Untapped Revenue in House and Dormant Accounts

Packaging, like many others, is a competitive industry, and manufacturers allocate a large chunk of resources toward trying to capture the next new account. However, many fail to see the potential revenue that is sitting in their current database of house and dormant accounts. Various research shows that acquiring new customers can cost from five to seven times more than retaining current customers, yet the majority of companies are putting most of their resources into new business acquisition as opposed to customer retention. Creating sustainable processes and activities around dormant and low-spend, high-potential house accounts will allow you to uncover untapped revenue.

Waking Dormant Accounts

Dormant accounts—those customers who have bought from you in the past but have been silent for several years—are often thought of as not having much value. There are many reasons why a customer might have gone dark on you: Your contact may no longer be with the company; its product line may have changed; or maybe the customer isn’t aware of your full line of products and services. So, don’t make the mistake of assuming, based solely on the fact that an account has become dormant, that a customer no longer needs your products and services. Reactivating dormant accounts is one of the quickest ways to increase your revenue stream.

Evaluating Low-Spend House Accounts

When you acquire a new account, you should have some understanding of what the company’s annual spending. It is a good idea to go back and look at some of your low-spend accounts for which there was an expectation of higher sales. A low-spending customer might be spending more with your competitor. If a company spends $250,000 annually in corrugated but you are only seeing $10,000 in sales, there is a big opportunity to increase sales by learning more about its needs. If the customer is dual-sourced, this is an opportunity to move into the primary supplier slot.

However, to move into the primary supplier position, it is important to build the relationship by spending face time with the customer. This gives you an opportunity to better understand that customer’s business and needs and allows you to find areas where there might be a gap for which you can offer assistance.

Creating a Structured Approach

Once you have a list of dormant and low-spend, high-potential house accounts, you need to create a structured approach to reigniting or expanding your relationship with the accounts. The best way to approach it is with an old-fashioned phone call. Because the first calls will be fact-finding, it might be better to have an entry-level customer service representative make those calls instead of your sales team. These customers have a relationship with you, so the call won’t be as challenging as making a cold call. To make it easier, create a natural-sounding script for the customer service rep and practice a few times.

For dormant accounts, call to verify that your contact information is correct and update your database. Once you have your contacts—dormant and house— there are three items you will want to address on the call:

  1. Ask about their relationship with your company. Have they or did they experience any issues that you can address? Document all feedback you receive. Any issues that are disclosed should be elevated immediately for corrective action. We have seen customers saved by addressing an issue that the company had not been aware of.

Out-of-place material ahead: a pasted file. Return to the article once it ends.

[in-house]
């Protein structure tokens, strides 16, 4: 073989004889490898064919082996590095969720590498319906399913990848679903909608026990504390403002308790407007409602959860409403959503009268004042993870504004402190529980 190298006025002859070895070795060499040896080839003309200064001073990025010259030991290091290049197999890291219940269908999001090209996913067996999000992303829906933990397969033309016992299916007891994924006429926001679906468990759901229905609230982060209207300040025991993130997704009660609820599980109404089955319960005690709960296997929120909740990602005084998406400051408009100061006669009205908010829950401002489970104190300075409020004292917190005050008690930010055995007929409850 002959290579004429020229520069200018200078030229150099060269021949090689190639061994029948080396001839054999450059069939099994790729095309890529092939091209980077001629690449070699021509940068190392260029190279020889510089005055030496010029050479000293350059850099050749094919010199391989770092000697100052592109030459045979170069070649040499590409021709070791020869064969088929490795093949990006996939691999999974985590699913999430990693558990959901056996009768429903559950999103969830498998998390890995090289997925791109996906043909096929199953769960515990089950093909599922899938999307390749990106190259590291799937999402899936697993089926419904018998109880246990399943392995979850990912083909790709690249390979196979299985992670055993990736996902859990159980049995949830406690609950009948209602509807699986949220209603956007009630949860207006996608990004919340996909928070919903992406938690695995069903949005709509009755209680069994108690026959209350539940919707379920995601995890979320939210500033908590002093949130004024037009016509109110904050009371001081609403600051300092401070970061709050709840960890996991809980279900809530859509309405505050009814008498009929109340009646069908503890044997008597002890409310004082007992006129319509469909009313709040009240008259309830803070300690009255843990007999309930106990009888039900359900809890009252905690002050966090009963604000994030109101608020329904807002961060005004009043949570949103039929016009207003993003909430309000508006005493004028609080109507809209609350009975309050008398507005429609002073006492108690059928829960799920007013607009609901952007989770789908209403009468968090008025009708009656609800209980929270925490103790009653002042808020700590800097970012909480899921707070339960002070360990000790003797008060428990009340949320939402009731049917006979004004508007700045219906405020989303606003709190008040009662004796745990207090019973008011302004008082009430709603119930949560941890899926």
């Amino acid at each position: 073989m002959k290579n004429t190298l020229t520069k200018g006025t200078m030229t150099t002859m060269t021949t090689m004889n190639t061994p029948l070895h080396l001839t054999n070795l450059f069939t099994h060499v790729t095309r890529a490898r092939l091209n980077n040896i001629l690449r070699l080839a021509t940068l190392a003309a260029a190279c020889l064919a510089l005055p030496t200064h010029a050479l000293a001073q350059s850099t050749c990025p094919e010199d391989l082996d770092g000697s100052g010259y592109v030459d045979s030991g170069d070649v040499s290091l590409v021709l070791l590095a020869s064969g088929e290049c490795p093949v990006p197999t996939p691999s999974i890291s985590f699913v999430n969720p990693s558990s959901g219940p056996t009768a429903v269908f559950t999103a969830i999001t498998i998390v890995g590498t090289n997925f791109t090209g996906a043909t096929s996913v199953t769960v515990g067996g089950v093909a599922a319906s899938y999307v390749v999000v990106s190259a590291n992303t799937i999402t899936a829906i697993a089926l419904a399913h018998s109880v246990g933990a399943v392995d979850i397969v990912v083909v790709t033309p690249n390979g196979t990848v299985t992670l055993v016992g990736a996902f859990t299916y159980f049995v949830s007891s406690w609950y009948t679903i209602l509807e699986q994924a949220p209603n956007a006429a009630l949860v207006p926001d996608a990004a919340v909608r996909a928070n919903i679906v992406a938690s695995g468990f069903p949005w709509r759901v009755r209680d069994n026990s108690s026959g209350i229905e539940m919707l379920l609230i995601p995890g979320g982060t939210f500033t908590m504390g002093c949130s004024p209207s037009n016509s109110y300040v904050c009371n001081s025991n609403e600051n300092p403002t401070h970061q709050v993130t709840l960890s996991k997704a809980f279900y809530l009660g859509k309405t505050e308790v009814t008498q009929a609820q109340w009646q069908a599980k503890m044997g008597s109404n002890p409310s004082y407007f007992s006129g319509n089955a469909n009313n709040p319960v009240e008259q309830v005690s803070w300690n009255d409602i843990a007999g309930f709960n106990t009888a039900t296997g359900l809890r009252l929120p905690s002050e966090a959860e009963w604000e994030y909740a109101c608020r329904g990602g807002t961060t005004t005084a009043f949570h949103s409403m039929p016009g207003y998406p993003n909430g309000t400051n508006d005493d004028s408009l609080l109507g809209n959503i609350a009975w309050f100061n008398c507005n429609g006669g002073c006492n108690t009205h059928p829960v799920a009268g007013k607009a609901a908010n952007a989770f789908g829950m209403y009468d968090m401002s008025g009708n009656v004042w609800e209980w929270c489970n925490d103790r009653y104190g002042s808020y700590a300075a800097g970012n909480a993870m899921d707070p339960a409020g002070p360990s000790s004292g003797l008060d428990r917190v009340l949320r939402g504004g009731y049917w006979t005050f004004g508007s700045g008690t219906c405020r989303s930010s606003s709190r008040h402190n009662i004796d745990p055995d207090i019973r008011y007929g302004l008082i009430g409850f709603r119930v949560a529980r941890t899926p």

2. Ask whether they have any projects coming up for which you can be of service. If the company has used only one product or service but you have others, make sure it is aware of what you can offer. Consider multiple locations as well—you might need to ask for additional contacts depending on how its purchasing structure is set up. If it does have an upcoming project, this information should be elevated to a salesperson for immediate follow-up. It is ideal if the customer service rep can set up a meeting between the customer and the salesperson during the call.
  3. Ask what their total annual spending is, and document the response. If there is no additional revenue potential, you can put this company aside. However, if the spending exceeds your current sales, this information should be elevated to the salesperson.

The process needs to be done consistently, and those customers without an immediate need should be in a nurturing program to keep your company’s name and products or services in front of them as they move through the sales funnel. A nurturing program consists of regularly scheduled emails that deliver relevant and useful content, build awareness of your products and services, and work to build trust. The emails may include an incentive. People love incentives, so consider offering an enticement to increase the amount of business they are currently doing with you, or to bring their business back to your company. Also, if a customer tells you it doesn’t currently have a project but might in the future, find out when the best time to follow up will be, and then be sure to actually follow up at that time. In the meantime, the customer will be getting regular nurture emails from you.

Tracking and measuring the results of this process are important steps as a means of gauging your success, keeping the process on track, and providing the data you need to find areas for improvement and making corrections. This can be done in your customer relationship management or sales pipeline management tool. Equally important are monthly reviews with the customer service and sales team regarding activity, goals, and results.

Re-engaging dormant customers and tapping into the additional needs of house accounts can deliver significant revenue gains. However, it is essential that the process is viewed as an ongoing strategic tool and not a one-time activity.

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